Dar’s third-grade teacher showed up. If you have only had NT kids, you might wonder why we would have any school meeting without the teacher. Well, recall that Dar has a 1-on-1 aide who does most of the teaching. So why does that happen in a third-grade class full of mostly normal kids? (That’s what we’resaying!) In theory, Dar can do activities with them. In practice, the achievement gap between he and his NT classmates get wider every year.

Anyway, Dar’s third-grade teacher is an enthusiastic, wonderful woman, a real-life Ms. Frizzle. She was very careful to say how much she loved Dar and how many students love him (wifey and I are used to this point being made; it doesn’t seem like much of an argument). She said many, many things, but the parts I wrote down were “I don’t know how to help him…I don’t know how to connect.” She said that broke her heart. Later, again: “The hardest part is we don’t know how to help him.” These comments were gold. Why didn’t they come up in December? I sat scribbling and scheming on all the ways I’d be using comments like these in future emails. Somewhere along the line of if this isn’t an indication that he needs another place, then what is such an indication?

E’s boss was there. She has the power to move Dar out of the district. She talked about my email. She talked about the threshold. She talked about the difficulty that other students face because of Dar’s behavior. I asked, okay, when you’ve helped other kids leave the district, what was different?

And then…finally. I want you to picture Indiana Jones putting his hand on the grail. I want you to picture the final shots of the Warriors 2015 championship. I want you to picture Gollum and the ring falling into the lava.

Finally E’s boss said – I wrote and quote her verbatim – “I can say today…I don’t think we can meet his needs at Thousand Oaks, and we need to look at other options.”


Reader, it was as though the heavens parted.


There was a lot more to the meeting. One woman talked about how my email really changed her perspective on Dar. Another woman, who had created Dar’s “Behavior Intervention Plan,” basically said that they had tried, but it hadn’t shown progress. She said I was right to point to the widening achievement gap. But this was all just retconning the moment that had already happened. I showed the printout of the email to E and asked, “do I need to worry about this now?” and she gave me kind of a knowing “nah.”

E’s boss and I agreed that the probable best environment for Dar would be an SDC in a regular school setting, so that Dar is made to interact with NT kids daily (however briefly) – perhaps in P.E. or art class. I asked E’s boss if Dar would change schools by September. She said it could happen in a matter of weeks. But it may not because of logistical reasons, so of course it’s not exactly time to destroy my six years of records.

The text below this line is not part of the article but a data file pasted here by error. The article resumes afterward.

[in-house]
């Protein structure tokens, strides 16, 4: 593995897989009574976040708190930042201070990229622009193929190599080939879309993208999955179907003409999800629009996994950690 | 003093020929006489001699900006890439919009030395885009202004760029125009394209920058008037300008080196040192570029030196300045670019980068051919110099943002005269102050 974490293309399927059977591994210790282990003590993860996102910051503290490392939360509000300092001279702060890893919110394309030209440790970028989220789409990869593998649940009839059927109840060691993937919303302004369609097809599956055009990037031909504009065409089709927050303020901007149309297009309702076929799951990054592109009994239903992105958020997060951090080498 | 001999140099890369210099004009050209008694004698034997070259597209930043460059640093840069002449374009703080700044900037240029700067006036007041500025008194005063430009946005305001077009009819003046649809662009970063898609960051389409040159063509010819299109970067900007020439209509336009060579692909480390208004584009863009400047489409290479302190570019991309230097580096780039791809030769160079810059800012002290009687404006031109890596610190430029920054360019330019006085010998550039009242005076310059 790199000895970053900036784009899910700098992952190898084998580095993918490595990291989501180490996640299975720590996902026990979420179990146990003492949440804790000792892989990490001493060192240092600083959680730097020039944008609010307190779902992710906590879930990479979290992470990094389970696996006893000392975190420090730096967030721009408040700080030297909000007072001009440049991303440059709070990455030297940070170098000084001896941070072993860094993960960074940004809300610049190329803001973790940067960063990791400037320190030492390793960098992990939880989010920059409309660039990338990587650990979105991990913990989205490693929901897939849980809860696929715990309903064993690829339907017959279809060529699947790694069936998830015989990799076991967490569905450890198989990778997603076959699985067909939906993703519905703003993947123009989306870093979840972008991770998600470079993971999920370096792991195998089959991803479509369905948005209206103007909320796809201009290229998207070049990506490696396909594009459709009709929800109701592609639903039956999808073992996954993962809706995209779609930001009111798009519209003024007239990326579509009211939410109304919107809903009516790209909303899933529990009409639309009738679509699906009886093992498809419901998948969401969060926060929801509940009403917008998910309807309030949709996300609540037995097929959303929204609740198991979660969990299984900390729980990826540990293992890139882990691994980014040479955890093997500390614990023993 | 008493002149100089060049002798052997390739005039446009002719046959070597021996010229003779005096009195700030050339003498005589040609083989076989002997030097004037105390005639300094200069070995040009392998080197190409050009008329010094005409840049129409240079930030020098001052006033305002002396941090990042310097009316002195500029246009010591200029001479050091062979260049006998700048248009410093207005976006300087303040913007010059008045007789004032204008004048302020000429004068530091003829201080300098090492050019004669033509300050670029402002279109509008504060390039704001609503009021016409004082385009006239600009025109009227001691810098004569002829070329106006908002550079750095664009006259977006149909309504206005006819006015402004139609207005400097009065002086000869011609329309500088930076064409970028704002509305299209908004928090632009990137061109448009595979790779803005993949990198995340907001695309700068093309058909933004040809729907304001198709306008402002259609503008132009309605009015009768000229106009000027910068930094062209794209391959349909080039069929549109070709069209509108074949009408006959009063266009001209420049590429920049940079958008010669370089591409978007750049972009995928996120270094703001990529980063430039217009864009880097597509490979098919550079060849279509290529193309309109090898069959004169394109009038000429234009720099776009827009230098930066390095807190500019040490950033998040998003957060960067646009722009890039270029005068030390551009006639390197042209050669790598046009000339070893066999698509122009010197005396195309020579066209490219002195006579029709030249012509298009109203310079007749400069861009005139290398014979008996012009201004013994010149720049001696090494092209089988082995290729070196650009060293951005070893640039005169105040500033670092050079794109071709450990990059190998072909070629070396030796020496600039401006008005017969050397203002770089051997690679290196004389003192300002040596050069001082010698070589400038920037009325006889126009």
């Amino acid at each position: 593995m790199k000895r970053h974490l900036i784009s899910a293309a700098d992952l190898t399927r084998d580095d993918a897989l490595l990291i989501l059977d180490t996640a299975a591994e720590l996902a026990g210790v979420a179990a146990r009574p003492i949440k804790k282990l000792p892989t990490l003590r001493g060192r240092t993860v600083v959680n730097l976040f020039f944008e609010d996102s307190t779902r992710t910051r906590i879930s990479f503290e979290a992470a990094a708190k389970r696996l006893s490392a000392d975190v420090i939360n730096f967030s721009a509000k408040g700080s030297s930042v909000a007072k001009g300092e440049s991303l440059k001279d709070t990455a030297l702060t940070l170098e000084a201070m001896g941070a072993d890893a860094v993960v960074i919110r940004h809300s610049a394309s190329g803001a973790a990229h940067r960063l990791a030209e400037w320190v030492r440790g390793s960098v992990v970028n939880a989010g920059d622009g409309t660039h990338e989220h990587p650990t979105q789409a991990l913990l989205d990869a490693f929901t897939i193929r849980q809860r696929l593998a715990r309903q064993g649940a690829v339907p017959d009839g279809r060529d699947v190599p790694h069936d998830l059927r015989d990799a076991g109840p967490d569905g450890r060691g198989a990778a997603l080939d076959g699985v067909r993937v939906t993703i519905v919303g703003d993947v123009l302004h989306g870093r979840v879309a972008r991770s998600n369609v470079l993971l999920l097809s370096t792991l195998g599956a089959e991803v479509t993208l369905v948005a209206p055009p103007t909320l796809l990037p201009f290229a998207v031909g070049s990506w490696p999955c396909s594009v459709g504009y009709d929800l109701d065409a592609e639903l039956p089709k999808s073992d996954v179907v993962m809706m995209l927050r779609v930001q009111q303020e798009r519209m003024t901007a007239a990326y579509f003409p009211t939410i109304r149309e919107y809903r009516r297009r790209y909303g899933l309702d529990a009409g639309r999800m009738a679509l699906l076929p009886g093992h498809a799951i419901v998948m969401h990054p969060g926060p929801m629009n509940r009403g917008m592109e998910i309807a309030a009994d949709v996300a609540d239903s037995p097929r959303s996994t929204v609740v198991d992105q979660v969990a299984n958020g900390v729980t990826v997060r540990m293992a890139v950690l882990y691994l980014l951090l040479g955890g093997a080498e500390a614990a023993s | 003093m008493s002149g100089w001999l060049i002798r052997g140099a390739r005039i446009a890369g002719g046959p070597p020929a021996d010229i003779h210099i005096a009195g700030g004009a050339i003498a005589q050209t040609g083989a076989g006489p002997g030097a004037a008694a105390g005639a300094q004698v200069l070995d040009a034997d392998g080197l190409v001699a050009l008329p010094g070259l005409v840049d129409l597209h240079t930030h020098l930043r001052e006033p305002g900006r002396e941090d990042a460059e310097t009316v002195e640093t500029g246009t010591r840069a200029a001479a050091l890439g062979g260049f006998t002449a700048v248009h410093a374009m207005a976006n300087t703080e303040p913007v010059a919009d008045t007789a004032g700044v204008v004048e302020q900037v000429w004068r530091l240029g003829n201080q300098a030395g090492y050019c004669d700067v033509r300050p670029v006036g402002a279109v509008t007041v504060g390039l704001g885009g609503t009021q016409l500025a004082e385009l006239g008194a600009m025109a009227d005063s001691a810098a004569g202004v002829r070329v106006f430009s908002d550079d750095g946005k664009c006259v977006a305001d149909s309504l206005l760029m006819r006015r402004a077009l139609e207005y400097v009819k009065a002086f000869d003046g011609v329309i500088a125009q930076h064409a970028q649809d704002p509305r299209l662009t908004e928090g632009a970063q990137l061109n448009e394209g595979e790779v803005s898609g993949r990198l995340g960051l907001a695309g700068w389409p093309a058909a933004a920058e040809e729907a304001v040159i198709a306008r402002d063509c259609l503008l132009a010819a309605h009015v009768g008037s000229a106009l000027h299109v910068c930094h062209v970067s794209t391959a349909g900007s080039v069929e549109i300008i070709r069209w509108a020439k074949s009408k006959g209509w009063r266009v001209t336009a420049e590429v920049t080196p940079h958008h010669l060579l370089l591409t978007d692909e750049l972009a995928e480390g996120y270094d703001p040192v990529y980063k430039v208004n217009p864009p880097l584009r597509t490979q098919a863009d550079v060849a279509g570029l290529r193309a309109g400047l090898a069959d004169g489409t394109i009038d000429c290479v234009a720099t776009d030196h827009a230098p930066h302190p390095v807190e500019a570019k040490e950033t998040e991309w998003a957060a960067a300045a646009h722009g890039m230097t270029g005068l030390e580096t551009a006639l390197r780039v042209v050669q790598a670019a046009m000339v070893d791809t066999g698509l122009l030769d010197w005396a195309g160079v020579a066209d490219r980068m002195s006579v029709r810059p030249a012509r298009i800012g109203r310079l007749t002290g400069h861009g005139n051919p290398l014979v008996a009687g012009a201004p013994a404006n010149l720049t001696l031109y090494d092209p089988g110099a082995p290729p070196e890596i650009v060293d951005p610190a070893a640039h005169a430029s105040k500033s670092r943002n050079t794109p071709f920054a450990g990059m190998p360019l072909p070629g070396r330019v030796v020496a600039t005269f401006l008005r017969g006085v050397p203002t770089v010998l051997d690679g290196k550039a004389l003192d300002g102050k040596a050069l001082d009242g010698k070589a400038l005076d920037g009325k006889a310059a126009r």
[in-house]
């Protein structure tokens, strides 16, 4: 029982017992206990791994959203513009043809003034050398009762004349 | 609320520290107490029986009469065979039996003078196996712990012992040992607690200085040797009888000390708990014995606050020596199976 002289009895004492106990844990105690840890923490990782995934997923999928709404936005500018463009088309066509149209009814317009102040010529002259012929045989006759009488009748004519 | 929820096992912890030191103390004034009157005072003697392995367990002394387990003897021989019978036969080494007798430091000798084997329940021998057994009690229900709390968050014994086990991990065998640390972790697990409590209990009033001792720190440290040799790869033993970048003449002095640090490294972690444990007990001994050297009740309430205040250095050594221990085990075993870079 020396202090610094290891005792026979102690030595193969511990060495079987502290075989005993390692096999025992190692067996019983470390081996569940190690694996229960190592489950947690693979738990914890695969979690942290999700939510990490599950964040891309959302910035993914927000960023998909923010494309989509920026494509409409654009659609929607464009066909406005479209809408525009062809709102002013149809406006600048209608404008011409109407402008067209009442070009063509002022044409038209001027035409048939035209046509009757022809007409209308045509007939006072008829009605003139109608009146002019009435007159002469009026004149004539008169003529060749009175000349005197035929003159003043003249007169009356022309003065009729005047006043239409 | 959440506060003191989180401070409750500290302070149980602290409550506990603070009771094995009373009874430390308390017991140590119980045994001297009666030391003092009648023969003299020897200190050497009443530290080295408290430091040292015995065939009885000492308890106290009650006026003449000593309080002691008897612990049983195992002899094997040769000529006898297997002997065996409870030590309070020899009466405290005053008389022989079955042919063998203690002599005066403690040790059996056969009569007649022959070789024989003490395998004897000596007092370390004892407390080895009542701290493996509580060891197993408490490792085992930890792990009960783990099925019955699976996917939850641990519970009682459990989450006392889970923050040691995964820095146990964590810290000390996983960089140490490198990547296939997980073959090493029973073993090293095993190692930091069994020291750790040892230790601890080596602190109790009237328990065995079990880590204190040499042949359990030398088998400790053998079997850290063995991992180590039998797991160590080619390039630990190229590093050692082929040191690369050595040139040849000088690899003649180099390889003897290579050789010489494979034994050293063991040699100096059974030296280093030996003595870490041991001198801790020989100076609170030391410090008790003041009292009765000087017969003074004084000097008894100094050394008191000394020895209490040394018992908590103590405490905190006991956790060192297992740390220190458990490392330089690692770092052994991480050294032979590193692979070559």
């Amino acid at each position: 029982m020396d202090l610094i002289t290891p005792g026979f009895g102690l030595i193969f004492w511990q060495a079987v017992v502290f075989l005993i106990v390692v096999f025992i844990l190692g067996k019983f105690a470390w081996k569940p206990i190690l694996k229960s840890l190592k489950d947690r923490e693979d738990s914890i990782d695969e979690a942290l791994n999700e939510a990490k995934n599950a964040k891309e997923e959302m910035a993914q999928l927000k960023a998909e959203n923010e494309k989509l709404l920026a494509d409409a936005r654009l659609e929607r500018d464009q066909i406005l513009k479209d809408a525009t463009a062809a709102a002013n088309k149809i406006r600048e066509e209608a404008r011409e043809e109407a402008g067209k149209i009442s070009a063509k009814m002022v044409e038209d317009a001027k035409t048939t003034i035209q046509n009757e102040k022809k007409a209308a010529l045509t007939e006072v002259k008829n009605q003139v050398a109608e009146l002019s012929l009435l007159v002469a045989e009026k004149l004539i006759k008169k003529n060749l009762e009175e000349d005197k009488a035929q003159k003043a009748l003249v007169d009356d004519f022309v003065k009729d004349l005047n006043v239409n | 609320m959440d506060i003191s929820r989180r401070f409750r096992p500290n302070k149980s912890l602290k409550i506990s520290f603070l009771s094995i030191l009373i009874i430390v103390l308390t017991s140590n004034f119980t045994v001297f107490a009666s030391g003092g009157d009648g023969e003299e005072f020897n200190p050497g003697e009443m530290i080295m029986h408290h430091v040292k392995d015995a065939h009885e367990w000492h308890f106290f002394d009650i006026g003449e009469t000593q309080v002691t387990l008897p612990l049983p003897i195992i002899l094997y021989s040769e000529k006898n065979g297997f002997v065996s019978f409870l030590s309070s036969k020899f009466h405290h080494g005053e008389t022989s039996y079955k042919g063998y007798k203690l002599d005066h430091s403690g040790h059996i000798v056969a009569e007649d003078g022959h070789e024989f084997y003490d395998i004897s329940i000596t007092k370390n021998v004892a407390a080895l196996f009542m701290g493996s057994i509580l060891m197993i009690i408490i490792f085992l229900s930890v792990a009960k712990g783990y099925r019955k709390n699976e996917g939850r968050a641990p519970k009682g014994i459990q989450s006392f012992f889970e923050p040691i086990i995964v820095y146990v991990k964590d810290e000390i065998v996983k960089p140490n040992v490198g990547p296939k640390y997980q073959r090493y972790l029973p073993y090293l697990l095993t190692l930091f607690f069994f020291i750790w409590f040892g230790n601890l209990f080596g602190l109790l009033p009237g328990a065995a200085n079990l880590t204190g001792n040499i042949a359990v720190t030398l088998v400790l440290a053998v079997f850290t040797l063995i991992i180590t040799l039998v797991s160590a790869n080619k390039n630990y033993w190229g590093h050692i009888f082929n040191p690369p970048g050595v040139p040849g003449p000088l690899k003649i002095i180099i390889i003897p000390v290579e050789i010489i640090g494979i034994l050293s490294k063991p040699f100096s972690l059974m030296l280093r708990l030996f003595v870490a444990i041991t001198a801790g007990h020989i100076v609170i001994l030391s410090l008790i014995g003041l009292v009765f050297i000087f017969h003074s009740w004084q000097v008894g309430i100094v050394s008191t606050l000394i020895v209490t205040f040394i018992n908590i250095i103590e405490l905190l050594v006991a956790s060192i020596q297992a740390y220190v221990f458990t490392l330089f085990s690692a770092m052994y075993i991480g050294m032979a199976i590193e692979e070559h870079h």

At some point everyone left the room except for me and wifey. I high-fived her but noticed the slight moisture in her eyes. She reminded me that she wanted this, but she was feeling bittersweet. I get it. This isn’t some perfect solution; no such solution exists. I’ve toured six or seven non public schools in this area. Some would say we’re putting Dar with the paste-eaters. In some ways it feels like a surrender. In other ways, though, it feels like a long-suppressed validation. YES, Dar is too much to handle by any conventional means. Sometimes, a special-needs parent wants to hear that. Some time in the future, when I’ll be having my worst paste-eater thoughts, I’ll hopefully remember how good it was just to feel a room full of that validation back in January 2019.

And if we were in any other school district, we wouldn’t have had to fight for just an SDC. In some ways, we struggled for years just to get back to zero…kind of like living through Trump-created crises.

Wifey doesn’t credit us. She thinks that the school is simply reacting to Dar’s screaming and violent movements having become more intense. (Or his growth spurts; he’s getting more dangerous.) Maybe she’s right. But even if she is…my life just got a lot easier. I feel unlocked. Like Sisyphus finishing off the boulder. Suddenly I feel like I have time to do everything…improve my classes, apply to big jobs, write for film sites, hang out with the cat, be present for R and wifey, heck, maybe invite James Ivory to my Oscar party (!).

And make more blog posts. Thanks for continuing to read; it means a lot.